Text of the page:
Author Hanif Kureishi says that after falling in Rome, he cannot move his arms or legs

Writer and playwright Hanif Kureishi said he was in a hospital in Rome after falling on Boxing Day and could not move his arms or legs.

The 68-year-old British playwright, novelist and filmmaker – best known for his works Suburb Buddha, Intimacy and Mother – shared a Twitter message saying he was being treated at Gemelli University Hospital in the Italian capital.

Kureishi said he was in town on December 26 when he collapsed while walking from Piazza del Popolo to Villa Borghese and then back to his apartment.

He said: “I had just seen Mo Salah score against Aston Villa while drinking half a beer when I started feeling dizzy.

“I leaned forward and hid my head between my legs; I woke up a few minutes later in a pool of blood with my neck grotesquely contorted and my wife kneeling beside me.

Kureishi said he saw “a cut-out semi-circular object with talons attached running towards me” before realizing it was his hand.

He added: “Then it occurred to me that there was no coordination between what was left of my mind and what was left of my body. I divorced myself. I believed I was dying. I believed I had three breaths left.”

Kureishi said his wife heard his “crazy screams”, adding: “She saved my life and gave me peace.

“I was deeply traumatized for several days, changed and unrecognizable to myself. I am in the hospital. I can’t move, I can’t move my arms and legs.”

He continued: “I can’t scratch my nose, make a phone call or feed myself. As you can imagine, it is both humiliating, demeaning and burdensome to others.

“I’ve had back surgery and have noticed a slight improvement over the past few days.”

World premiere of Florence Foster Jenkins - London

Stephen Frears directed My Beautiful Laundrette, a film about gay British Pakistani youth in 1980s London (Ian West/PA Wire)

Kureishi said he has “feel and some movement” and will begin physiotherapy and rehabilitation soon.

He added: “Right now, it’s unclear if I’ll ever be able to walk or if I’ll ever be able to hold a pen, if there was any help I’d appreciate it would be with regards to the voice-assisted hardware and software that would enable me to watch, writing – and starting work again and continuing a kind of half-life.”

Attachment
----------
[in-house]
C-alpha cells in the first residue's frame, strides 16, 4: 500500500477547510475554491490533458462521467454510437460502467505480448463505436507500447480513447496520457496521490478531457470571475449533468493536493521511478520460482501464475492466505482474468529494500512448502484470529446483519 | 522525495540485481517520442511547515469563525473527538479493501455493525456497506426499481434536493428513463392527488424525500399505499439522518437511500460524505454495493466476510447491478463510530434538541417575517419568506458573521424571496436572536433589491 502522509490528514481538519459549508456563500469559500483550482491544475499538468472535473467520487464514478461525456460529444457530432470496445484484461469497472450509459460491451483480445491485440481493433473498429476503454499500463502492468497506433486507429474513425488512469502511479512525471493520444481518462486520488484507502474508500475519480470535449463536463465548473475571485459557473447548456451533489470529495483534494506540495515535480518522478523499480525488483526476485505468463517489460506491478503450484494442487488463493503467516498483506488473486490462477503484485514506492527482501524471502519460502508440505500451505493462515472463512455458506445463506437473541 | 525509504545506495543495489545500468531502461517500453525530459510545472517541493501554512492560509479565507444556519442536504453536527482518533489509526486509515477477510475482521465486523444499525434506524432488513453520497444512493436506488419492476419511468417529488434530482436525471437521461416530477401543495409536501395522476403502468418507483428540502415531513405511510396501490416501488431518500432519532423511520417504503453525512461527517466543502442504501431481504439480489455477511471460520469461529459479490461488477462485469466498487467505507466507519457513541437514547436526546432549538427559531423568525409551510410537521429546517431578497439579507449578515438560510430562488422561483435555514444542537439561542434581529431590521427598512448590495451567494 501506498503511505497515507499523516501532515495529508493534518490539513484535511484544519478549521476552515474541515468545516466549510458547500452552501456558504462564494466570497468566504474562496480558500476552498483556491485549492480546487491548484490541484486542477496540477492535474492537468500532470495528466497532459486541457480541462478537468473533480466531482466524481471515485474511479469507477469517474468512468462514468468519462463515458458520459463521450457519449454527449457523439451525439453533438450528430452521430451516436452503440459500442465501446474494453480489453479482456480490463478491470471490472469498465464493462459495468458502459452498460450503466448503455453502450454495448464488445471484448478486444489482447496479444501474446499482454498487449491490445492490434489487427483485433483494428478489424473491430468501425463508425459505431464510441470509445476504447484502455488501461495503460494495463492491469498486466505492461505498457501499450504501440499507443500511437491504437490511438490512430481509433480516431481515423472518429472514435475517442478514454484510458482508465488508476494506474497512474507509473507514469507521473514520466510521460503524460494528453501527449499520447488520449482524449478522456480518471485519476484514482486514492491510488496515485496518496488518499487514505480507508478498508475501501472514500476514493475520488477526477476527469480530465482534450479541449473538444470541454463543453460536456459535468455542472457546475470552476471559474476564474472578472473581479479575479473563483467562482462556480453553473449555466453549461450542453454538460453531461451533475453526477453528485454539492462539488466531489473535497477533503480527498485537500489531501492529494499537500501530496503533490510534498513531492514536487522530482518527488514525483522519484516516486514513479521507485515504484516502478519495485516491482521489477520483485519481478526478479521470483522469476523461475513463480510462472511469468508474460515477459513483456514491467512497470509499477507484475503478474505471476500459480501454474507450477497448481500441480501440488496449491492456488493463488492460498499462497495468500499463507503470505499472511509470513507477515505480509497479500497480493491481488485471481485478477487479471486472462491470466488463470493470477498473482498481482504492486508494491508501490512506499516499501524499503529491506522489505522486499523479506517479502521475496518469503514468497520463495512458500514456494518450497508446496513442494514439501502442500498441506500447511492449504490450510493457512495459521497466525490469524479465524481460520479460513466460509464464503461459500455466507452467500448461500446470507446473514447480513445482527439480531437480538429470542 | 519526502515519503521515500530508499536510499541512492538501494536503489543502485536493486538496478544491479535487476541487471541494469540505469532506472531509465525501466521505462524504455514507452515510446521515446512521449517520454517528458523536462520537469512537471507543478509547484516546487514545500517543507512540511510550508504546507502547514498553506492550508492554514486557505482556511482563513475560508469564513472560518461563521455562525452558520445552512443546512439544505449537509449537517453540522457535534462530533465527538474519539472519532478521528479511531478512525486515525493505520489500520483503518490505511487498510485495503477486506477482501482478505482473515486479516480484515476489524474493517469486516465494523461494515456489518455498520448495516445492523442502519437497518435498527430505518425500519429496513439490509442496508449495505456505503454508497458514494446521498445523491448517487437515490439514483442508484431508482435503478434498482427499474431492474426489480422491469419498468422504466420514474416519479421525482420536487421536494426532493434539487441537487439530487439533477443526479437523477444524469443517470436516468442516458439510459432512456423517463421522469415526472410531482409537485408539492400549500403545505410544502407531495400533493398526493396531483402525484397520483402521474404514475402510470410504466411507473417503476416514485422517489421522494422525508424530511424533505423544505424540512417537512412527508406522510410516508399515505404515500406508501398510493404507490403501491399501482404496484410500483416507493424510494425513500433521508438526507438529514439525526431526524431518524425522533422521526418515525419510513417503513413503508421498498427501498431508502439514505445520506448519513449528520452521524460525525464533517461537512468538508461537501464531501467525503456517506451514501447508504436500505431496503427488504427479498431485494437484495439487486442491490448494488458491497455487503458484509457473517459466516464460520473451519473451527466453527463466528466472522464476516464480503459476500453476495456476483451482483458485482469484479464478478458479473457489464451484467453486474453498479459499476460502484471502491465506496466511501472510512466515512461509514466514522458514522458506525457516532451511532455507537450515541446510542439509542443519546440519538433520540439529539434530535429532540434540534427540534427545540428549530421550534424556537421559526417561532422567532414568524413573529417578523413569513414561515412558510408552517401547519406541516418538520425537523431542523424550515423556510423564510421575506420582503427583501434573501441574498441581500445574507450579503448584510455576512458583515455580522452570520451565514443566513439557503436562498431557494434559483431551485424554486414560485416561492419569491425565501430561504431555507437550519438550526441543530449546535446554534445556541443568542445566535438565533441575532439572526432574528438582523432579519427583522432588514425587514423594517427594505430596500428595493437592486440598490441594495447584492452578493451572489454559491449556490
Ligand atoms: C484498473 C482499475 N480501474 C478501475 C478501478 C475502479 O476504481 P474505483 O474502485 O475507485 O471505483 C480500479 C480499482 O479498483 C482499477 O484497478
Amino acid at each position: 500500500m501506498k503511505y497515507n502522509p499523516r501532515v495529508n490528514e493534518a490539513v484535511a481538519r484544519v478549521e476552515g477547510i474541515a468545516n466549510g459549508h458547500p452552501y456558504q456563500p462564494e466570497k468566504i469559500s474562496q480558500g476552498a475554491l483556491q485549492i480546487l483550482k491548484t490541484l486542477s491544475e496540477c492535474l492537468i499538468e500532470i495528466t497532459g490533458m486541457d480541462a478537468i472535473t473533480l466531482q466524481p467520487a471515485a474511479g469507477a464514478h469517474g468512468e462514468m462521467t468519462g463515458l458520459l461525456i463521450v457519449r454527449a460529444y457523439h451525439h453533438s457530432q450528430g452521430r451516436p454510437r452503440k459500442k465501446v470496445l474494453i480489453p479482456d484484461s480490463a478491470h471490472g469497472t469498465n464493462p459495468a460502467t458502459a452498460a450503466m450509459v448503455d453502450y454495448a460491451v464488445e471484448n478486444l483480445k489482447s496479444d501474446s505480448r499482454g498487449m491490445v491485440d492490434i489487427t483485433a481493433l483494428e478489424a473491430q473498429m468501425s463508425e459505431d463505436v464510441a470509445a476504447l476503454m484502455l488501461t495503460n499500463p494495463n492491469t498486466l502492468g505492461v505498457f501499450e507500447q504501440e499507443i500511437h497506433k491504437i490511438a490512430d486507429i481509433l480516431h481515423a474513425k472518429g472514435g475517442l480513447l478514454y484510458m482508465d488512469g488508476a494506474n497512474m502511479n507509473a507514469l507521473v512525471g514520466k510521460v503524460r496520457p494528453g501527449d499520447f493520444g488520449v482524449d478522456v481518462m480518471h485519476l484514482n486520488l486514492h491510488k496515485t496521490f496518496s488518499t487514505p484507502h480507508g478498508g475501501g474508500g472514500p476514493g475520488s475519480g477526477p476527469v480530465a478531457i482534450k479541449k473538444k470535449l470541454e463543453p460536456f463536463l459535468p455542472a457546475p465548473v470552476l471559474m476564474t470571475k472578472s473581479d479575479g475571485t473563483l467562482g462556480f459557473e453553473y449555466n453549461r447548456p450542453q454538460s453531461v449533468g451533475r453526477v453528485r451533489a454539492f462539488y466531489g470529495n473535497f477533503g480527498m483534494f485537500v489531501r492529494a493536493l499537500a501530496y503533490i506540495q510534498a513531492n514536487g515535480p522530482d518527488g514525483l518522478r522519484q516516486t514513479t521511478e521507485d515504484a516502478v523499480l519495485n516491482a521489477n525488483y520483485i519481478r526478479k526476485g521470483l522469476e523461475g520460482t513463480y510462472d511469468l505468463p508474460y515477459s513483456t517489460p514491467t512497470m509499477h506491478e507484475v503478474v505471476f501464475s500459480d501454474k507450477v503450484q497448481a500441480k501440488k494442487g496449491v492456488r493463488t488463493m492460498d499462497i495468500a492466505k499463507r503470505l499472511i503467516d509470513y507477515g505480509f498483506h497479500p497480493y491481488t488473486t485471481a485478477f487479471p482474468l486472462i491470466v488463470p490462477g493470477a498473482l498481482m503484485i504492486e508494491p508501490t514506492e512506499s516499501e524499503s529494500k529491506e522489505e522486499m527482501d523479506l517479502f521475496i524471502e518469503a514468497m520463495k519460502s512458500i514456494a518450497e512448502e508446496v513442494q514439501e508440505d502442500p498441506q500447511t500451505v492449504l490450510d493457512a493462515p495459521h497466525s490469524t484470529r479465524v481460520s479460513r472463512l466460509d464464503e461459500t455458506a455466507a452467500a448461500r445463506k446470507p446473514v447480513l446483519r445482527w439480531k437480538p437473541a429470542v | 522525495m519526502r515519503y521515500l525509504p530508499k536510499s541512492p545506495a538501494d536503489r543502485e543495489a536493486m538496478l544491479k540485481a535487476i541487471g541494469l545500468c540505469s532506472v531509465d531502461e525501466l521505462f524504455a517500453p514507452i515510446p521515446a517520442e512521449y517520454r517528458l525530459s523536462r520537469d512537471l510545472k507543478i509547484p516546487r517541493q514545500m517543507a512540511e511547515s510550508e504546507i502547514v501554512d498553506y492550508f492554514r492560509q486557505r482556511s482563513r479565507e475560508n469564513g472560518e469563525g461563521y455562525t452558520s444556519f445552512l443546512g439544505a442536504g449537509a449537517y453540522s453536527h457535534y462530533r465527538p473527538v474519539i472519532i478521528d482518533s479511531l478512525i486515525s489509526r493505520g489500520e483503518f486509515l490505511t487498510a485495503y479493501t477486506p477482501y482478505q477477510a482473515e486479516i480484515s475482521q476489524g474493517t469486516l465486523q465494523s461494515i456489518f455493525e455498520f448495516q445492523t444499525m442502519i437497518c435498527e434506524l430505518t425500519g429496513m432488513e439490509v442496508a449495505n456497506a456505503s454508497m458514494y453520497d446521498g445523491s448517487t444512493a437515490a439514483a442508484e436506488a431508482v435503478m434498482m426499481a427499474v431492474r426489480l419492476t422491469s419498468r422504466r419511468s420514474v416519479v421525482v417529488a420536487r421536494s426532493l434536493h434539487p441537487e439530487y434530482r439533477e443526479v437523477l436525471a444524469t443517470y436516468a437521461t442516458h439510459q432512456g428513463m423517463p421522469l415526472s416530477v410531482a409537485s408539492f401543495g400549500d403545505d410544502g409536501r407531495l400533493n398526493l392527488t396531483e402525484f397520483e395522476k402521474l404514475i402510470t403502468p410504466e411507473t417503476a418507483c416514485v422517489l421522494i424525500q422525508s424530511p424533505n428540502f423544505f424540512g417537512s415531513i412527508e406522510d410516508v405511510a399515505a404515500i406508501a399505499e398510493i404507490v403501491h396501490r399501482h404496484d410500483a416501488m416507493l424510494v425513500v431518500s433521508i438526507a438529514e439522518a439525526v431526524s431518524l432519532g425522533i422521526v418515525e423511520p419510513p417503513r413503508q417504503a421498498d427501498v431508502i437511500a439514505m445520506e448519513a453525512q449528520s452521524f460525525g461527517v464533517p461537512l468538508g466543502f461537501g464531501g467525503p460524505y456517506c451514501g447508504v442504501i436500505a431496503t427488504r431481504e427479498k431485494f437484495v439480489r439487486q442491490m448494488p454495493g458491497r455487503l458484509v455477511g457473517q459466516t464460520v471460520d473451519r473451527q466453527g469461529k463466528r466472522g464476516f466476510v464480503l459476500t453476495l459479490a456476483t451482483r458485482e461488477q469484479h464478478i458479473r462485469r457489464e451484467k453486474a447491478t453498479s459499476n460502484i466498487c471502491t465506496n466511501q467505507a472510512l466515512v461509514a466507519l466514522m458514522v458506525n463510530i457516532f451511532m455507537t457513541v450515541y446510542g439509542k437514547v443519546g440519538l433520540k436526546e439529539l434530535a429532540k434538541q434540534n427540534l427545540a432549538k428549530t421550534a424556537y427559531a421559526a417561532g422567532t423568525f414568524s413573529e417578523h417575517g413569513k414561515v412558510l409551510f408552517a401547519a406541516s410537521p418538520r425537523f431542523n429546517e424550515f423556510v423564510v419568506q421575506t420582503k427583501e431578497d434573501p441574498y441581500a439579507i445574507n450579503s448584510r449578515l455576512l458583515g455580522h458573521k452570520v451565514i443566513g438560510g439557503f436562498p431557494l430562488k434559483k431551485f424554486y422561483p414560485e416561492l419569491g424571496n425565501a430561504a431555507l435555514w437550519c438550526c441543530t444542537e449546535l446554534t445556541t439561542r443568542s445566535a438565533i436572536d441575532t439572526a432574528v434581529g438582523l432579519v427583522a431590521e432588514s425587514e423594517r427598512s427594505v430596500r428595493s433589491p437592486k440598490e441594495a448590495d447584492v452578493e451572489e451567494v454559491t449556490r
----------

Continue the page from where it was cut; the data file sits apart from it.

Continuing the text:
The author is known for tackling difficult topics, including the complexity of relationships and the marginalization of minority groups.

In 1985, Channel 4 commissioned him to write a play that resulted in My Beautiful Laundrette, a film about gay British Pakistani youth in 1980s London.

Directed by Stephen Frears, the film won the New York Film Critics Award for Best Screenplay and was nominated for an Academy Award for Best Original Screenplay.

Kureishi’s other scripts include Sammy And Rosie Get Laid, London Kills Me, The Mother and Venus.

In 1990, Kureishi published one of his most famous works, The Buddha Of Suburbia, which won the Whitbread Award for Best First Novel and was later adapted into a BBC TV series with a soundtrack by David Bowie.

The novel follows South Asian bisexual British hero Karim Amir as he explores the class, ethnicity, sexuality and culture of late 20th century London.

The book is semi-autobiographical and is based on many of Kureishi’s own experiences growing up in London.

Kureishi’s second novel, The Black Album, was published in 1995 and deals with Islamic fundamentalism and free speech and was adapted for the stage in 2009.

His third novel, Intimacy, was published in 1998 and follows the story of a man contemplating leaving his wife and children after feeling rejected by his wife.

He became a CBE in 2008 and in 2014 he sold his archive to the British Library, which included personal diaries and notebooks as well as working material for his major works.

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